“As a dietitian, I always recommend food first! Drinking celery juice can be a part of a well-balanced diet and provide some hydration and other nutrients! But drinking juice is not the same as eating food because you can miss out on fiber and often drink more calories than you can eat. Want some celery? Have some as a delicious snack, with some hummus or peanut butter for extra protein/fat.” 

— Randi Yow, RDN, LDN

A Note on Celeriac

a celery plant

Have you ever wondered what celeriac is? Is it just a fancy name for celery? Many people don't know the difference between these two plants, but there is a difference. Celeriac, also known as celery root, is an edible root vegetable that belongs to the Apiaceae family.

It's not often found in mainstream grocery stores, but it's worth seeking out. Celeriac has a mild celery flavor and a crisp, firm texture. It's often used in soups and stews, but it can also be roasted or mashed like potatoes. And it has many health benefits, too: it may help improve bone health, reduce your risk of diabetes, and prevent long-term disease. Try this Cream of Celery and Celeriac Soup to get the benefits of both!

The Effect of Celery on Your Blood Glucose Levels

someone pricking their finger

So, we know that celery is full of health benefits, but can it help manage your blood sugar levels? Yes, because one of the benefits of this vegetable is its effect on your blood glucose levels.

Celery has low sugar content and is low in digestive carbohydrates. These things mean it is not likely to cause blood sugar spikes for most people.

Celery also contains a compound called apigenin, which has been shown to help lower blood sugar levels in mice so more research is needed in humans. In addition, celery has enough fiber and other nutrients that may help regulate blood sugar levels.

A recent study found that participants who ate celery with their meals found that their postprandial blood glucose levels were 19.5 percent lower than those who did not. It makes celery an excellent food for people with diabetes or prediabetes.

Tips to Add Celery to Your Diet

celery, carrots, hummus, and other snacks

There is something about celery that just screams "healthy." Perhaps it’s the crisp, green texture or the subtle taste that makes it so popular in health-conscious circles.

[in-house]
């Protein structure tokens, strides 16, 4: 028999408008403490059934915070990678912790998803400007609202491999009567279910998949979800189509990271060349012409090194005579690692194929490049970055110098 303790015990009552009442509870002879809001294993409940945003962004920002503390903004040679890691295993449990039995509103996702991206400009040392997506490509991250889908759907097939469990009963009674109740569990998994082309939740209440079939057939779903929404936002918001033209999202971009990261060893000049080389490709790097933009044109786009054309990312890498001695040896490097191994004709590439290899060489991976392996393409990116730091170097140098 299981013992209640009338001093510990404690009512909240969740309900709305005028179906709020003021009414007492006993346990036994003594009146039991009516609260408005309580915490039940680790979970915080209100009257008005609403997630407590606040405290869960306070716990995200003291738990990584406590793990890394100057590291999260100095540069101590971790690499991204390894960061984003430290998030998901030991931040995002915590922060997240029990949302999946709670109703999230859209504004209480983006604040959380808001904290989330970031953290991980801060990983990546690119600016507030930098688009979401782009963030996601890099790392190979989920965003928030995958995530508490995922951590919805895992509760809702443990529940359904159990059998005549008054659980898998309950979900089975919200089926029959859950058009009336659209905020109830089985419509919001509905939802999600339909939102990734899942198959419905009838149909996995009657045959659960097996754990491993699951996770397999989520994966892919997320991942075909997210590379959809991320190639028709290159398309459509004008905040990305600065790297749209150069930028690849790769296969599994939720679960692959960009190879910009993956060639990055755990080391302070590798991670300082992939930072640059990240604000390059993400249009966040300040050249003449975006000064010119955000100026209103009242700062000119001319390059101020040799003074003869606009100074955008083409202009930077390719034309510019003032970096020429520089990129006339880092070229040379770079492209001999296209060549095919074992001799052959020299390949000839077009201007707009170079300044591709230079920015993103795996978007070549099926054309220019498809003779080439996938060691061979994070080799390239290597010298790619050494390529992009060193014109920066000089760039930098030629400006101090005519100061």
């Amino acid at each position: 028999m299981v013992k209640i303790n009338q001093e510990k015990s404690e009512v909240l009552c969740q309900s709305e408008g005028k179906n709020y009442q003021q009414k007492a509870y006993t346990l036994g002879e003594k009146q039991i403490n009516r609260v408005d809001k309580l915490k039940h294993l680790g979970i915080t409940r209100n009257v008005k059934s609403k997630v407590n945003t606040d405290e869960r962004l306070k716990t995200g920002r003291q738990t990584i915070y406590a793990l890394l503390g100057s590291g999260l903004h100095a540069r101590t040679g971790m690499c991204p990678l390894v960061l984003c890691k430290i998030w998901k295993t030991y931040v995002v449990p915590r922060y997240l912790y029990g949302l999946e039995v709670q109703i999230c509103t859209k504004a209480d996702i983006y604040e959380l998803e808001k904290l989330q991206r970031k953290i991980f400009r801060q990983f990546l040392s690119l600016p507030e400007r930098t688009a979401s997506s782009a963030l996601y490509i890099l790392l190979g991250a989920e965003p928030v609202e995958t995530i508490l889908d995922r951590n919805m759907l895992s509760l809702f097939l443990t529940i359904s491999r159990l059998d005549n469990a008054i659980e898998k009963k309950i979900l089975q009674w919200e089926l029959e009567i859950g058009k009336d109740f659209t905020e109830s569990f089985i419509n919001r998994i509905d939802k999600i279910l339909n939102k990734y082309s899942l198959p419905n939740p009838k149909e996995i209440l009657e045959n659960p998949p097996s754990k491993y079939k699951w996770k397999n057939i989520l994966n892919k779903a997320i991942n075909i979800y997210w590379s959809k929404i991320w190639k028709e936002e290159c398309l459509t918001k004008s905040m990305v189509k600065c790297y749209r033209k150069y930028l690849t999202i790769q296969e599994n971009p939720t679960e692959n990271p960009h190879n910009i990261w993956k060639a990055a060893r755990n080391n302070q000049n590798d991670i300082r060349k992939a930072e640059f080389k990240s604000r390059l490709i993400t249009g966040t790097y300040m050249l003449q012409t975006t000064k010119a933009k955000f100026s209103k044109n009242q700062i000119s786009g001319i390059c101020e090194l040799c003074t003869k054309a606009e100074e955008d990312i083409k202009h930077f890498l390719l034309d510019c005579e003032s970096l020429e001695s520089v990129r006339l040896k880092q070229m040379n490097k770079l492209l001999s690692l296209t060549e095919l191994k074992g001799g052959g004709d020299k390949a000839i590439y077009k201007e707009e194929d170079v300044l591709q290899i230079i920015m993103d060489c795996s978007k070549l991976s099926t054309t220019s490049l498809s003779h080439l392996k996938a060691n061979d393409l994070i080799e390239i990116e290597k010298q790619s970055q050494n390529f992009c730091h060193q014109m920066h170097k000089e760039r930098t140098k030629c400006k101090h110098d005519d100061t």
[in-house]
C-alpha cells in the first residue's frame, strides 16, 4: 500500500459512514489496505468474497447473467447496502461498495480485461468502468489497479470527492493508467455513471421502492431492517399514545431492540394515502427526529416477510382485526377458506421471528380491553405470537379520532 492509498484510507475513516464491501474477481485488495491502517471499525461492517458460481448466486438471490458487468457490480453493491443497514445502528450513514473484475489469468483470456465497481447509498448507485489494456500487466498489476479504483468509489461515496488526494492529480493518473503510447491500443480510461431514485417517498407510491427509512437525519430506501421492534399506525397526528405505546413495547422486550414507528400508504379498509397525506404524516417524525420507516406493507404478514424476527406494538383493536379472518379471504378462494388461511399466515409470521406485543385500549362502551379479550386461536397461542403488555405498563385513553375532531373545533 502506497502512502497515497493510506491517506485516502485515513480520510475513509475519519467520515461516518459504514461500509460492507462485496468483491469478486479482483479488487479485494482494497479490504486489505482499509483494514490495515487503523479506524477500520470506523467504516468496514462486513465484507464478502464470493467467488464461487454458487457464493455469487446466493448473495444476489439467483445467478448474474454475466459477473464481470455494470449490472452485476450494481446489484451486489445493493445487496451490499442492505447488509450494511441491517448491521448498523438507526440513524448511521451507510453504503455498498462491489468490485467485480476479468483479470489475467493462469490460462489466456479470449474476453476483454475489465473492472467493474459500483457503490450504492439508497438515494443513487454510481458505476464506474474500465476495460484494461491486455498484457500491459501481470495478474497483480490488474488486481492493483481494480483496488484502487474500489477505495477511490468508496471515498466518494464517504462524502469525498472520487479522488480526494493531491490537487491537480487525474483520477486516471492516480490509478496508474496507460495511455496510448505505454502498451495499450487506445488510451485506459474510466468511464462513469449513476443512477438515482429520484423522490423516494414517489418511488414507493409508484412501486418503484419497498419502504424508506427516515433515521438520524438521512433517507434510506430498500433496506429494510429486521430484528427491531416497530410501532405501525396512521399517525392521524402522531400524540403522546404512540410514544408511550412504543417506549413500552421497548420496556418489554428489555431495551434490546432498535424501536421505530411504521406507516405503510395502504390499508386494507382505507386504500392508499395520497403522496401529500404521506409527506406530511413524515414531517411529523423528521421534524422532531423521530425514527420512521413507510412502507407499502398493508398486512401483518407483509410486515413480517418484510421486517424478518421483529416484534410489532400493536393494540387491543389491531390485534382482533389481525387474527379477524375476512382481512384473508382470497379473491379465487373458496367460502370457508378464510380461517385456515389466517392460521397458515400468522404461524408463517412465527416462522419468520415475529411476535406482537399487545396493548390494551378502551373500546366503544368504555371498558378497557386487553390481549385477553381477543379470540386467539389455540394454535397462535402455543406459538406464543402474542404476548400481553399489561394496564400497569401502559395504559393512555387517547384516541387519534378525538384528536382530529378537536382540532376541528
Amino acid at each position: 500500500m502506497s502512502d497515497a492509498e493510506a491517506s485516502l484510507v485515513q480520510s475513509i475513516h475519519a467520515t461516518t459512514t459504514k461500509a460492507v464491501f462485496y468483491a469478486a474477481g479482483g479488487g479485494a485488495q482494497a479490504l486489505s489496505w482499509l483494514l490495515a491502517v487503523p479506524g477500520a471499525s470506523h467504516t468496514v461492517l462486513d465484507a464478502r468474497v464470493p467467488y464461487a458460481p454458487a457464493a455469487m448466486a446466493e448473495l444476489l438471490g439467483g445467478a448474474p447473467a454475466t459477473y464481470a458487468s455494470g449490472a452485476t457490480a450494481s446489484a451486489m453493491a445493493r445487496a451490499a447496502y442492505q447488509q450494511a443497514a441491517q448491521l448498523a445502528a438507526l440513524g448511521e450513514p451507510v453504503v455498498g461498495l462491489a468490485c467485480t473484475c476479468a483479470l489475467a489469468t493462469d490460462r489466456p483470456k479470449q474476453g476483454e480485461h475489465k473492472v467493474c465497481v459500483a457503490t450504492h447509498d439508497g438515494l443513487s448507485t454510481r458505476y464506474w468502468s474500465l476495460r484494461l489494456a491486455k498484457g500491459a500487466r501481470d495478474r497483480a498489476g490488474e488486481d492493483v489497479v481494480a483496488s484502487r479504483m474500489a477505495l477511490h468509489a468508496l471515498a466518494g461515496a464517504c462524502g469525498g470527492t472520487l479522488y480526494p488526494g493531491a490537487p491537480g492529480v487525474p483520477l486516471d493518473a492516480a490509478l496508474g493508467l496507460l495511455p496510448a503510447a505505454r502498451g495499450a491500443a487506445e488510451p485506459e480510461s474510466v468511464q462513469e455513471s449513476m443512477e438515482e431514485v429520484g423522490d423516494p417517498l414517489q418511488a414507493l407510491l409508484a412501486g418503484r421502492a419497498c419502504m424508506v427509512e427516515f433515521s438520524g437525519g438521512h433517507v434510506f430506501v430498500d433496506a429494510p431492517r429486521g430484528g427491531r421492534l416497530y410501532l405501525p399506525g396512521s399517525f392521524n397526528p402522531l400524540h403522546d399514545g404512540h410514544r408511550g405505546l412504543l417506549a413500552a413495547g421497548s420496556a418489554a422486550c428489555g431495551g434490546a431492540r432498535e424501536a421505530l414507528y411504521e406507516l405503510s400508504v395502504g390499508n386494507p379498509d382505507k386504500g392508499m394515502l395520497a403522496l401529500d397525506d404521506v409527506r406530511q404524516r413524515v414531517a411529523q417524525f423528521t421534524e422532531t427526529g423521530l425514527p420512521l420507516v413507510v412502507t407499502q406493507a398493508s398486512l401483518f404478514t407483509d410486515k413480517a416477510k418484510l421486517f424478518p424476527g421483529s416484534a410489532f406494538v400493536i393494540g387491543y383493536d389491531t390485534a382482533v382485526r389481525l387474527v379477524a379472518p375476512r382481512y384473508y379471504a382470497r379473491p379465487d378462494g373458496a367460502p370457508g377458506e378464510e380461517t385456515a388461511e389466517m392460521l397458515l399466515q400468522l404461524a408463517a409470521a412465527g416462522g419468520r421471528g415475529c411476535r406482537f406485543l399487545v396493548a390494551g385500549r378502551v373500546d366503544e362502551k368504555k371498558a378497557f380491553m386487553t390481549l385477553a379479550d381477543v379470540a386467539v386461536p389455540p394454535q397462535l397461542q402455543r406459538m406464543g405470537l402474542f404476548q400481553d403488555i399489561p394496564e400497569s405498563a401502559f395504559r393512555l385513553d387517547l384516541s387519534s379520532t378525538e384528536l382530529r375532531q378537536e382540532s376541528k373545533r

Here are a few fun tips to help you add it to your diet:

  • Celery is an excellent addition to your salads. Try slicing it up and adding it to your next salad for a bit of crunch. 
  • Celery makes a great snack. Snack on celery sticks with peanut butter or hummus for a quick and easy snack packed with nutrients. 
  • Try adding sliced celery to a chicken or beef stir fry. 
  • Add celery to your favorite soups and stews.

Try Our Favorite Celery Recipes

two girls making a salad

Want to add celery to your diet but stumped for ideas? Here are a few of our favorite recipes to help you get started.

Carrot, Apple, Celery, Turmeric & Ginger Juice

One of the easiest ways to add celery to your diet is to add it into your juice. Remember, whole foods have more health benefits than when you juice them, so while this is a delicious addition to your diet, it should not be a meal replacement. We love this fruit and vegetable juice from The Balanced Kitchen. Here’s what you need to make it:

  • 10 organic apples, washed, cored, chopped
  • 20 organic carrots, washed, with the tops removed
  • 10 sticks of celery, washed
  • 1 juiced lemon
  • 2 inches ginger root
  • 2 inches turmeric root
  • 1 teaspoon of ground black pepper (to help absorb the curcumin from the turmeric)

Pan-Cooked Celery With Tomatoes and Parsley

celery with tomatoes on a plate

Here’s a vegetarian treat that is a good side dish or an excellent main dish. Add this pan-cooked celery dish from NYTimes Cooking to your rotation—it’s perfect for any season. Here’s what you need to make it:

  • 1 bunch celery, trimmed and cut into one-inch pieces
  • 1 tablespoon extra virgin olive oil
  • 4 garlic cloves, minced
  • 1 anchovy, rinsed and chopped (optional)
  • 1 14-ounce can of chopped tomatoes in juice
  • 3 tablespoons of chopped flat-leaf parsley
  •  A pinch of sugar
  •  Salt and freshly ground pepper to taste

Black Pepper Beef and Celery Stir-Fry

celery pepper stir fry dish

Looking for a quick dinner that incorporates all the goodness of celery? Here’s a delicious recipe from Bon Appétit that we can’t get enough of. Here’s what you need to make it:

  • 2 garlic cloves
  • 2 teaspoons ginger
  • 2 teaspoons black pepper
  • 1 teaspoon toasted sesame oil
  • 2 tablespoons vegetable oil
  • 1 pound sirloin steak
  • Kosher salt to taste
  • 5 celery stalks, sliced diagonally, plus 1 cup celery leaves
  • 4 scallions, cut crosswise
  • 2 tablespoons low-sodium soy sauce
  • 1 tablespoon unseasoned rice vinegar
  • 1 tablespoon unsalted butter, cut into pieces